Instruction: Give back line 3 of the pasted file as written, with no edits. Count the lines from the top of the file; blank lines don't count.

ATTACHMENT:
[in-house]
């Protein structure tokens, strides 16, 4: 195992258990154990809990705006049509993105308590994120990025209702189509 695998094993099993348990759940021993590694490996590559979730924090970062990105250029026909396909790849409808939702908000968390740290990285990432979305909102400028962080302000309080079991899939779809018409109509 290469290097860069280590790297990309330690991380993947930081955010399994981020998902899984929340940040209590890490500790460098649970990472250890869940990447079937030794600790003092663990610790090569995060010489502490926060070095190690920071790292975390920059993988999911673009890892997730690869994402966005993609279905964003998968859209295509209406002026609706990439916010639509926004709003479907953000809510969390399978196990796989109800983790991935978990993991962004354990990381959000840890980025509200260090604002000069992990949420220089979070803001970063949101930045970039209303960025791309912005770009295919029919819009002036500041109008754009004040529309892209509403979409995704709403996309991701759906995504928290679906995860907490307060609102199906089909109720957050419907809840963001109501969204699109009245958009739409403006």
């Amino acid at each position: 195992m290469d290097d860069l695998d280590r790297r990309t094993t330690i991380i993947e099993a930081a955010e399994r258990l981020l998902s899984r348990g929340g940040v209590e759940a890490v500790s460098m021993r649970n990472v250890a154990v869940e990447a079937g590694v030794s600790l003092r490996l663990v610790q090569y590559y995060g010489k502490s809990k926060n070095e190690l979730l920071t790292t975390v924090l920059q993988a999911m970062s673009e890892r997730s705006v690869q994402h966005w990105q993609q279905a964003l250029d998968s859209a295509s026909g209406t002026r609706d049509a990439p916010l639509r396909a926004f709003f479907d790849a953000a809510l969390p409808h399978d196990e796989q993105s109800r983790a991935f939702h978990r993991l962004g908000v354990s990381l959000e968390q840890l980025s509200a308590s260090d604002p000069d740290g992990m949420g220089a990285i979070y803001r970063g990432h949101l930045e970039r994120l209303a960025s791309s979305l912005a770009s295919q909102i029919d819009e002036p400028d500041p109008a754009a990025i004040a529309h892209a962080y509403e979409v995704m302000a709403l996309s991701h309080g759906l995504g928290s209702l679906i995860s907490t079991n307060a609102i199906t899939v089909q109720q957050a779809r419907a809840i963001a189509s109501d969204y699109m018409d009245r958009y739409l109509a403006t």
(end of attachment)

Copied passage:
């Amino acid at each position: 195992m290469d290097d860069l695998d280590r790297r990309t094993t330690i991380i993947e099993a930081a955010e399994r258990l981020l998902s899984r348990g929340g940040v209590e759940a890490v500790s460098m021993r649970n990472v250890a154990v869940e990447a079937g590694v030794s600790l003092r490996l663990v610790q090569y590559y995060g010489k502490s809990k926060n070095e190690l979730l920071t790292t975390v924090l920059q993988a999911m970062s673009e890892r997730s705006v690869q994402h966005w990105q993609q279905a964003l250029d998968s859209a295509s026909g209406t002026r609706d049509a990439p916010l639509r396909a926004f709003f479907d790849a953000a809510l969390p409808h399978d196990e796989q993105s109800r983790a991935f939702h978990r993991l962004g908000v354990s990381l959000e968390q840890l980025s509200a308590s260090d604002p000069d740290g992990m949420g220089a990285i979070y803001r970063g990432h949101l930045e970039r994120l209303a960025s791309s979305l912005a770009s295919q909102i029919d819009e002036p400028d500041p109008a754009a990025i004040a529309h892209a962080y509403e979409v995704m302000a709403l996309s991701h309080g759906l995504g928290s209702l679906i995860s907490t079991n307060a609102i199906t899939v089909q109720q957050a779809r419907a809840i963001a189509s109501d969204y699109m018409d009245r958009y739409l109509a403006t």